Vitamin A

Vitamin A is a group of unsaturated nutritional organic compounds that includes retinol, retinal, retinoic acid, and several provitamin A carotenoids (most notably beta-carotene). Vitamin A has multiple functions: it is important for growth and development, for the maintenance of the immune system and good vision. Vitamin A is needed by the retina of the eye in the form of retinal, which combines with protein opsin to form rhodopsin, the light-absorbing molecule necessary for both low-light (scotopic vision) and color vision. Vitamin A also functions in a very different role as retinoic acid (an irreversibly oxidized form of retinol), which is an important hormone-like growth factor for epithelial and other cells.


In foods of animal origin, the major form of vitamin A is an ester, primarily retinyl palmitate, which is converted to retinol (chemically an alcohol) in the small intestine. The retinol form functions as a storage form of the vitamin and can be converted to and from its visually active aldehyde form, retinal.


All forms of vitamin A have a beta-ionone ring to which an isoprenoid chain is attached, called a retinyl group. Both structural features are essential for vitamin activity. The orange pigment of carrots (beta-carotene) can be represented as two connected retinyl groups, which are used in the body to contribute to vitamin A levels. Alpha-carotene and gamma-carotene also have a single retinyl group, which give them some vitamin activity. None of the other carotenes have vitamin activity. The carotenoid beta-cryptoxanthin possesses an ionone group and has vitamin activity in humans.


Vitamin A can be found in two principal forms in foods:
• Retinol, the form of vitamin A absorbed when eating animal food sources, is a yellow, fat-soluble substance. Since the pure alcohol form is unstable, the vitamin is found in tissues in a form of retinyl ester. It is also commercially produced and administered as esters such as retinyl acetate or palmitate.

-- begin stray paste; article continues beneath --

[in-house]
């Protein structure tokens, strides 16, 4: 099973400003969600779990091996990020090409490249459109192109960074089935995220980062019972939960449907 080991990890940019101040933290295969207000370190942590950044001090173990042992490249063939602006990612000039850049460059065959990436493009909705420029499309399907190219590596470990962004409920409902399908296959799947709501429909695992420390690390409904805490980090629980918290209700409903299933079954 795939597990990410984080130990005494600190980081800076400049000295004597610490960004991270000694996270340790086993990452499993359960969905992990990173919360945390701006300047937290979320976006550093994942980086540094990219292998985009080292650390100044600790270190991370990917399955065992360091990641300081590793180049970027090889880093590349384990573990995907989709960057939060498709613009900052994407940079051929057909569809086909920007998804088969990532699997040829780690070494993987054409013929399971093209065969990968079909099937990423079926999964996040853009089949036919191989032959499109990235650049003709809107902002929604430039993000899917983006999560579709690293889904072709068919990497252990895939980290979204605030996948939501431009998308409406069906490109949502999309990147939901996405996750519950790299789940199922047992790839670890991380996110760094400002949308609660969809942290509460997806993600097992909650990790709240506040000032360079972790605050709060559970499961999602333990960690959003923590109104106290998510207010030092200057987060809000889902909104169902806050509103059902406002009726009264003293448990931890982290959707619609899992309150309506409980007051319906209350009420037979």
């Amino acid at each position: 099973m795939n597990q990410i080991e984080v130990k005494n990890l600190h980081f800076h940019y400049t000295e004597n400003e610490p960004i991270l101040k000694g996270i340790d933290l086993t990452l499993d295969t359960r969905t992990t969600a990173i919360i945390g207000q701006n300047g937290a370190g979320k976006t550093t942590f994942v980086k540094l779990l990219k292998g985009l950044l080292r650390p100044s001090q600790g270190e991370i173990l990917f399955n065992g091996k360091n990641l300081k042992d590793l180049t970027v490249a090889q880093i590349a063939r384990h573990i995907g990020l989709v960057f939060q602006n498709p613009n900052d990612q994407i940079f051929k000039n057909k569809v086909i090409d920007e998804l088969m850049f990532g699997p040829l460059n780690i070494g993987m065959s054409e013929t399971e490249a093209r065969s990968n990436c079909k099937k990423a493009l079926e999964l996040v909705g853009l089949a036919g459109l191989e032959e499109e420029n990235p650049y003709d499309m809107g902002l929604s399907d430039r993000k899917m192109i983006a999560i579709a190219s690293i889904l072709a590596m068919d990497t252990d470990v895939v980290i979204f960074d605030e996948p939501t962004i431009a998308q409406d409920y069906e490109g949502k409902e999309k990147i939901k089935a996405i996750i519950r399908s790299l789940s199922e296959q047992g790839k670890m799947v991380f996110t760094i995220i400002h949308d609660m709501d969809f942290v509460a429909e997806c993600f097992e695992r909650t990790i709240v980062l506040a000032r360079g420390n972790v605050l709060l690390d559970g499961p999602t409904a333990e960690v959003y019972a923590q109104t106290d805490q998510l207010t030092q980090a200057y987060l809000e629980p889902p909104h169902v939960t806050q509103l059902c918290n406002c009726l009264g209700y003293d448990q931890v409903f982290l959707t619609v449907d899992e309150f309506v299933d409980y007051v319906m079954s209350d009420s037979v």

• The carotenes alpha-carotene, beta-carotene, gamma-carotene; and the xanthophyll beta-cryptoxanthin (all of which contain beta-ionone rings), but no other carotenoids, function as provitamin A in herbivores and omnivore animals, which possess the enzyme beta-carotene 15,15′-dioxygenase which cleaves beta-carotene in the intestinal mucosa and converts it to retinol.


Vitamin A deficiency is estimated to affect approximately one third of children under the age of five around the world. It is estimated to claim the lives of 670,000 children under five annually. Approximately 250,000–500,000 children in developing countries become blind each year owing to vitamin A deficiency, with the highest prevalence in Southeast Asia and Africa. Vitamin A deficiency is “the leading cause of preventable childhood blindness,” according to UNICEF. It also increases the risk of death from common childhood conditions such as diarrhea. UNICEF regards addressing vitamin A deficiency as critical to reducing child mortality, the fourth of the United Nations’ Millennium Development Goals.

A meta-analysis of 43 studies showed that vitamin A supplementation of children under five who are at risk of deficiency reduced mortality by up to 24%.


The World Health Organization estimated that vitamin A supplementation averted 1.25 million deaths due to vitamin A deficiency in 40 countries since 1998. In 2008, it was estimated that an annual investment of US$60 million in vitamin A and zinc supplementation combined would yield benefits of more than US$1 billion per year, with every dollar spent generating benefits of more than US$17.


Low blood vitamin A levels have been associated with rapid HIV infection and deaths.


Excessive vitamin A consumption can lead to nausea, irritability, anorexia (reduced appetite), vomiting, blurry vision, headaches, hair loss, muscle and abdominal pain and weakness, drowsiness, and altered mental status. In chronic cases, hair loss, dry skin, drying of the mucous membranes, fever, insomnia, fatigue, weight loss, bone fractures, anemia, and diarrhea can all be evident on top of the symptoms associated with less serious toxicity.


The role of vitamin A in the visual cycle is specifically related to the retinal form. Within the eye, 11-cis-retinal is bound to the protein “opsin” to form rhodopsin in rods and iodopsin (cones) at conserved lysine residues.
Vitamin A, in the retinoic acid form, plays an important role in gene transcription. Once retinol has been taken up by a cell, it can be oxidized to retinal (retinaldehyde) by retinol dehydrogenases and then retinaldehyde can be oxidized to retinoic acid by retinaldehyde dehydrogenases.
Vitamin A plays a role in many areas of the immune system, particularly in T cell differentiation and proliferation.


Vitamin A promotes the proliferation of T cells through an indirect mechanism involving an increase in IL-2 In addition to promoting proliferation, Vitamin A, specifically retinoic acid, influences the differentiation of T cells.